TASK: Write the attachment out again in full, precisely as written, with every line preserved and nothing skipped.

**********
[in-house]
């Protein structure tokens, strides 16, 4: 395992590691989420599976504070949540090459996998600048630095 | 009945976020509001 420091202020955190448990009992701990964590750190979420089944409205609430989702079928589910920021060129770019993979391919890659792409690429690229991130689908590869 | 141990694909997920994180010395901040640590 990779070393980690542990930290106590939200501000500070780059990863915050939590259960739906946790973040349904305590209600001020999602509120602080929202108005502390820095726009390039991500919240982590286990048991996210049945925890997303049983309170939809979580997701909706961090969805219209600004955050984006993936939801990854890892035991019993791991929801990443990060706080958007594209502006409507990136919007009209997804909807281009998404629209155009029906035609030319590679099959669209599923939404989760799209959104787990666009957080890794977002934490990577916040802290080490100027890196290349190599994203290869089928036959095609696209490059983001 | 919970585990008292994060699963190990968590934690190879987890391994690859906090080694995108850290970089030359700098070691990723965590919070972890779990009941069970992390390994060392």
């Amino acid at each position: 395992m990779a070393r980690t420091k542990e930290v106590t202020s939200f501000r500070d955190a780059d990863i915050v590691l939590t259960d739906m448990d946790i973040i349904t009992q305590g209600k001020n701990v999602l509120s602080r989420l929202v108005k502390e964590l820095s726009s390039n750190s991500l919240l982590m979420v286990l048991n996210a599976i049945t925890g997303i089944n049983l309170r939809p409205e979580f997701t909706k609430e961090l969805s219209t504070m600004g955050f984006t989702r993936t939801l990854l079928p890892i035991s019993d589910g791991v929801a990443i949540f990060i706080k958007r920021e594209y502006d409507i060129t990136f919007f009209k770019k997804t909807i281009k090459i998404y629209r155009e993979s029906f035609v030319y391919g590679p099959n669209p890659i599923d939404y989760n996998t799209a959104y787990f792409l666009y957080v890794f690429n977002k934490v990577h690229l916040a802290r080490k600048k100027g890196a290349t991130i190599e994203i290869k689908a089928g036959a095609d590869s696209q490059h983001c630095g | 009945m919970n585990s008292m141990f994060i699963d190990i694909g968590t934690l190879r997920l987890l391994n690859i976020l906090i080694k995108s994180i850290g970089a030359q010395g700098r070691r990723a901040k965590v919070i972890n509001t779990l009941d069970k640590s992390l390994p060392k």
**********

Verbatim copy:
[in-house]
């Protein structure tokens, strides 16, 4: 395992590691989420599976504070949540090459996998600048630095 | 009945976020509001 420091202020955190448990009992701990964590750190979420089944409205609430989702079928589910920021060129770019993979391919890659792409690429690229991130689908590869 | 141990694909997920994180010395901040640590 990779070393980690542990930290106590939200501000500070780059990863915050939590259960739906946790973040349904305590209600001020999602509120602080929202108005502390820095726009390039991500919240982590286990048991996210049945925890997303049983309170939809979580997701909706961090969805219209600004955050984006993936939801990854890892035991019993791991929801990443990060706080958007594209502006409507990136919007009209997804909807281009998404629209155009029906035609030319590679099959669209599923939404989760799209959104787990666009957080890794977002934490990577916040802290080490100027890196290349190599994203290869089928036959095609696209490059983001 | 919970585990008292994060699963190990968590934690190879987890391994690859906090080694995108850290970089030359700098070691990723965590919070972890779990009941069970992390390994060392």
């Amino acid at each position: 395992m990779a070393r980690t420091k542990e930290v106590t202020s939200f501000r500070d955190a780059d990863i915050v590691l939590t259960d739906m448990d946790i973040i349904t009992q305590g209600k001020n701990v999602l509120s602080r989420l929202v108005k502390e964590l820095s726009s390039n750190s991500l919240l982590m979420v286990l048991n996210a599976i049945t925890g997303i089944n049983l309170r939809p409205e979580f997701t909706k609430e961090l969805s219209t504070m600004g955050f984006t989702r993936t939801l990854l079928p890892i035991s019993d589910g791991v929801a990443i949540f990060i706080k958007r920021e594209y502006d409507i060129t990136f919007f009209k770019k997804t909807i281009k090459i998404y629209r155009e993979s029906f035609v030319y391919g590679p099959n669209p890659i599923d939404y989760n996998t799209a959104y787990f792409l666009y957080v890794f690429n977002k934490v990577h690229l916040a802290r080490k600048k100027g890196a290349t991130i190599e994203i290869k689908a089928g036959a095609d590869s696209q490059h983001c630095g | 009945m919970n585990s008292m141990f994060i699963d190990i694909g968590t934690l190879r997920l987890l391994n690859i976020l906090i080694k995108s994180i850290g970089a030359q010395g700098r070691r990723a901040k965590v919070i972890n509001t779990l009941d069970k640590s992390l390994p060392k």